We are a very small family here at two leaves tea company — very small. Perhaps you didn't know that on a day when our office is considered very full in Basalt, Colo., that means seven people are at work. Seven!
So word travels fast when just about anything happens. The other day, I was seeking more recipes for a fruity iced tea drink when our lovely customer care representative and graphic girl, Lindsay, chimes in. It seems her boyfriend's mother takes our Alpine Berry herbal tea and "doctors it up" into a fruit bomb of an iced tea drink. "GET ME THAT RECIPE!" I barked at Lindsay. (Not really. I asked her to e-mail me.)
Here's where I have to pause to ask you: How do you feel about winging it? I wing lots of things in my life. Writing this blog, accessorizing, raising my children. I do not wing cooking, almost ever. I'm a crazy recipe follower. I believe that if I'm not following a recipe, it's probably not going to taste great. Or good.
So the e-mail I received from Lindsay with her boyfriend's mother's recipe for her magical Alpine Berry Iced Tea made me panic a little – I’m not going to lie. Here’s how it read (as written by Lindsay, after asking Deb Knight):
“She has an iced tea maker, so she just pops the 1 oz. Filter Bag into it and lets it brew.
Meanwhile, she packs (I mean packs to the brim) a pitcher full of ice, sugar and the fruit. She squeezes two to three lemons and one to two oranges into the pitcher, then cuts the lemons and the orange and throws them into the pitcher. Occasionally she will also toss in some raspberries and strawberries to change it up from time to time.
Then she adds the hot fresh brewed iced tea to the pitcher and serves!”
I know why you think I’m crazy — it’s because this recipe is not that difficult. But like some people who are reading this blog, I do not own an iced tea maker, therefore I use sachets of Alpine Berry to make the tea, rather than our 1 oz filter bag. What am I supposed to do about that? I took a deep breath and gave it some thought.
“It’s tea, not rocket science,” I said to myself after several minutes. “If you’ve learned anything by making a bunch of fruity iced tea drinks this summer, it’s that tea plus fruit plus ice equals yum, and it’s hard to mess up. Get a grip.”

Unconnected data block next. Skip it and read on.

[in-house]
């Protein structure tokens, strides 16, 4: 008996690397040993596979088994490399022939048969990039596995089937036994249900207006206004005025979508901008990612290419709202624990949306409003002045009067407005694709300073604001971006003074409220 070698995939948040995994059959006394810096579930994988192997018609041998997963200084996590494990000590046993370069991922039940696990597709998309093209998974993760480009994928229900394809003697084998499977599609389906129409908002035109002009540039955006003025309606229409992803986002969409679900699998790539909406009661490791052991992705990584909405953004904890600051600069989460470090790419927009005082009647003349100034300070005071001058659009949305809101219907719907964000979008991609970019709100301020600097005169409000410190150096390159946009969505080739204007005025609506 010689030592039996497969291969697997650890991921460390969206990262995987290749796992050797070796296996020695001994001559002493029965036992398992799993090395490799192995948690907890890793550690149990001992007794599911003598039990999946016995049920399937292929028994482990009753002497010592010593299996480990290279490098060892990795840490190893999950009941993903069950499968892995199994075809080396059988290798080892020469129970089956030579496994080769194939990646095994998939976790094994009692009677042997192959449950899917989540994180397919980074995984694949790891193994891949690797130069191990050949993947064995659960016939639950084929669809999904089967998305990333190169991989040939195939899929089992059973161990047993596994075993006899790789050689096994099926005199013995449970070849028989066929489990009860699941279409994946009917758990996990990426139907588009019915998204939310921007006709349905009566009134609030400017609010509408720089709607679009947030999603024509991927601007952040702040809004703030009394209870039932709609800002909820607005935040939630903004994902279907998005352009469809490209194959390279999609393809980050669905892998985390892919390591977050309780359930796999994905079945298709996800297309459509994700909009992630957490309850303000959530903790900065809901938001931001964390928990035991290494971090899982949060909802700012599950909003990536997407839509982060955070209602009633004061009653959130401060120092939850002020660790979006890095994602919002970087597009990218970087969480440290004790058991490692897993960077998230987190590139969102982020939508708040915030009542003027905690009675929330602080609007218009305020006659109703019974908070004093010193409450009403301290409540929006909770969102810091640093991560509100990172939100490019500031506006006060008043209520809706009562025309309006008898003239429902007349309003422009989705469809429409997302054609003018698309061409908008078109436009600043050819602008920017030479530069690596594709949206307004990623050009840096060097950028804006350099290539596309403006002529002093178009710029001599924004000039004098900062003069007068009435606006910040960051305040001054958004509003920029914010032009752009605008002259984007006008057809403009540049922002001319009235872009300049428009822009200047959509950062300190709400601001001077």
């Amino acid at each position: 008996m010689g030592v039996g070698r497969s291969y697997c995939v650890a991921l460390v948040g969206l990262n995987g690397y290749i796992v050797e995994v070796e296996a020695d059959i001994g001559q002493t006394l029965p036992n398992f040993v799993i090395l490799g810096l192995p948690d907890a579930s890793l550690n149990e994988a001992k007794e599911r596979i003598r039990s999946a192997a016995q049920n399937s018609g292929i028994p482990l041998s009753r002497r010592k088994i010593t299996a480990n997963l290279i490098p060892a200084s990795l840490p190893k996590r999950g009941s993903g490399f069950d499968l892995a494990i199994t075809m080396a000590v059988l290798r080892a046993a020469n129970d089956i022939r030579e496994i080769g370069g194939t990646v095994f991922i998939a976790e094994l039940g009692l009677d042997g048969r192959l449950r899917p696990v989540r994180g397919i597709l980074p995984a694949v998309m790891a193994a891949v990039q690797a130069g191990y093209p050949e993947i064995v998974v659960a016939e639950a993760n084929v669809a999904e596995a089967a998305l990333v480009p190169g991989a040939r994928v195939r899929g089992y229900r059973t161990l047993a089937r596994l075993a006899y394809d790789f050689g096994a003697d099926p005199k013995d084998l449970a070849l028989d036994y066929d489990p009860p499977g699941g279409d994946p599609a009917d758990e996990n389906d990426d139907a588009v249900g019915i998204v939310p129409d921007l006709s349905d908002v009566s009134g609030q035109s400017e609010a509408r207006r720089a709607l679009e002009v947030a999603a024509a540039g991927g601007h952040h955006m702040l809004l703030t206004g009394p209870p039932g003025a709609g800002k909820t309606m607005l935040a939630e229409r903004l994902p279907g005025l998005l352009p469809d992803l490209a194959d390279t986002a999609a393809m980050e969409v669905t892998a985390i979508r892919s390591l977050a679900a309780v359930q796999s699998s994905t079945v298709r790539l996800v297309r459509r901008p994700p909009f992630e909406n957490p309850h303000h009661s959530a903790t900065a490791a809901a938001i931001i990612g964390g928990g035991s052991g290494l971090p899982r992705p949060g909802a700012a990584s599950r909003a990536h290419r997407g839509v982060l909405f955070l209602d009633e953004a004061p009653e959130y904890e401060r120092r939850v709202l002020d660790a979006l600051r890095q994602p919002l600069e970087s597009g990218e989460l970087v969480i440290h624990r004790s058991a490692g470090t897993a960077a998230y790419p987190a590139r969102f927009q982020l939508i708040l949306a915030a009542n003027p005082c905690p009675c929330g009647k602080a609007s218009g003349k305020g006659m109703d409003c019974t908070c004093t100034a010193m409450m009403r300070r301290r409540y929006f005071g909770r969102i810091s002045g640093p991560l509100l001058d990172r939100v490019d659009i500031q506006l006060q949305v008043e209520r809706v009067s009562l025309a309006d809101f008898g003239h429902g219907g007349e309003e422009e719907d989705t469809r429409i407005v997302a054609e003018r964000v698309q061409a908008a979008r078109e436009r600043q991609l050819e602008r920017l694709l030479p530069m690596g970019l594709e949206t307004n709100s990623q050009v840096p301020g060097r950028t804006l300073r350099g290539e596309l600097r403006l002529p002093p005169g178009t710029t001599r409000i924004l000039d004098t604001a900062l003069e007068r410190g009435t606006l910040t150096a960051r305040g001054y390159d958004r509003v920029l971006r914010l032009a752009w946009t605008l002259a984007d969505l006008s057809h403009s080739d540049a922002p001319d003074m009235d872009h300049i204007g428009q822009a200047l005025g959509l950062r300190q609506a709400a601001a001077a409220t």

So, I made a single serving (I wasn't going to subject anyone else to a possibly failed experiment). I used two sachets of Alpine Berry in one mug to make extra-strong herbal tea, because I knew I’d be diluting it with ice. I surveyed the fruit I had in my kitchen, and ended up putting two slices of orange, a slice of lemon and cut up strawberries in a glass, taking a fork and mashing the heck out of them in a pint glass. (I don't own a tiny baseball bat with which to "muddle" things. If you do, you qualify as a mixologist in my eyes.)
I then filled that glass up with ice, dumped my super strong brewed Alpine Berry herbal tea in there, put in a spoonful of sugar, stirred the heck out of that baby and took a sip.
And oh man, it was good. The typical berry zip of Alpine Berry, with an extra citrus twinge from the lemon and orange, and a juicy strawberry on the side.
So I'm here to tell you to wing it. Wing it! Try Deb's Alpine Berry Sangria, as I named it moments later while sitting on my front deck with my feet up, marveling at the ruby red drink in my hand. (And if you want to make it a more true sangria with some triple sec, wine or vodka or something, I salute you. Lesson of the blog post: Wing it!)
Cheers to summer and not-your-average iced tea. And thanks to Deb Knight for sharing your creation! Check out the other recipes we've posted this summer:
Have any of you ever doctored up some of our tea, and gotten delicious results?